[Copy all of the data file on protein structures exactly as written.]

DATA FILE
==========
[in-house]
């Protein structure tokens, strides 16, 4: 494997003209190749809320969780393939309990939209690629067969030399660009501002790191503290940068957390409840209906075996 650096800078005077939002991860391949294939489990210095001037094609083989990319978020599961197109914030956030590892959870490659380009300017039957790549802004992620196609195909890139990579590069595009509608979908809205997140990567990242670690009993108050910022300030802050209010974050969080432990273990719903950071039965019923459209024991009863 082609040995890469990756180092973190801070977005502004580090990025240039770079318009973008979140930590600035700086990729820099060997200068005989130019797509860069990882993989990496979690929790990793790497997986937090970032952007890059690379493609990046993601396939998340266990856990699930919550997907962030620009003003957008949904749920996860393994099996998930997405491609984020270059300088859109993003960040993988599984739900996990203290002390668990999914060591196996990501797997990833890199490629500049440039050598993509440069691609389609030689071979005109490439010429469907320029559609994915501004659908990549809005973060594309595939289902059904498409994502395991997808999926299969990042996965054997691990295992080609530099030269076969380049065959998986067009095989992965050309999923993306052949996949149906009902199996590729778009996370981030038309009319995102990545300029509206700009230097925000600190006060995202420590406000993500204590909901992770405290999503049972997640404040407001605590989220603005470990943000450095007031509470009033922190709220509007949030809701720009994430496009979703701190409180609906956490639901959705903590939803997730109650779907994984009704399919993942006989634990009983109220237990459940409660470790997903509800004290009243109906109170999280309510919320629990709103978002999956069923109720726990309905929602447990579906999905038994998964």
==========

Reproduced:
[in-house]
């Protein structure tokens, strides 16, 4: 494997003209190749809320969780393939309990939209690629067969030399660009501002790191503290940068957390409840209906075996 650096800078005077939002991860391949294939489990210095001037094609083989990319978020599961197109914030956030590892959870490659380009300017039957790549802004992620196609195909890139990579590069595009509608979908809205997140990567990242670690009993108050910022300030802050209010974050969080432990273990719903950071039965019923459209024991009863 082609040995890469990756180092973190801070977005502004580090990025240039770079318009973008979140930590600035700086990729820099060997200068005989130019797509860069990882993989990496979690929790990793790497997986937090970032952007890059690379493609990046993601396939998340266990856990699930919550997907962030620009003003957008949904749920996860393994099996998930997405491609984020270059300088859109993003960040993988599984739900996990203290002390668990999914060591196996990501797997990833890199490629500049440039050598993509440069691609389609030689071979005109490439010429469907320029559609994915501004659908990549809005973060594309595939289902059904498409994502395991997808999926299969990042996965054997691990295992080609530099030269076969380049065959998986067009095989992965050309999923993306052949996949149906009902199996590729778009996370981030038309009319995102990545300029509206700009230097925000600190006060995202420590406000993500204590909901992770405290999503049972997640404040407001605590989220603005470990943000450095007031509470009033922190709220509007949030809701720009994430496009979703701190409180609906956490639901959705903590939803997730109650779907994984009704399919993942006989634990009983109220237990459940409660470790997903509800004290009243109906109170999280309510919320629990709103978002999956069923109720726990309905929602447990579906999905038994998964």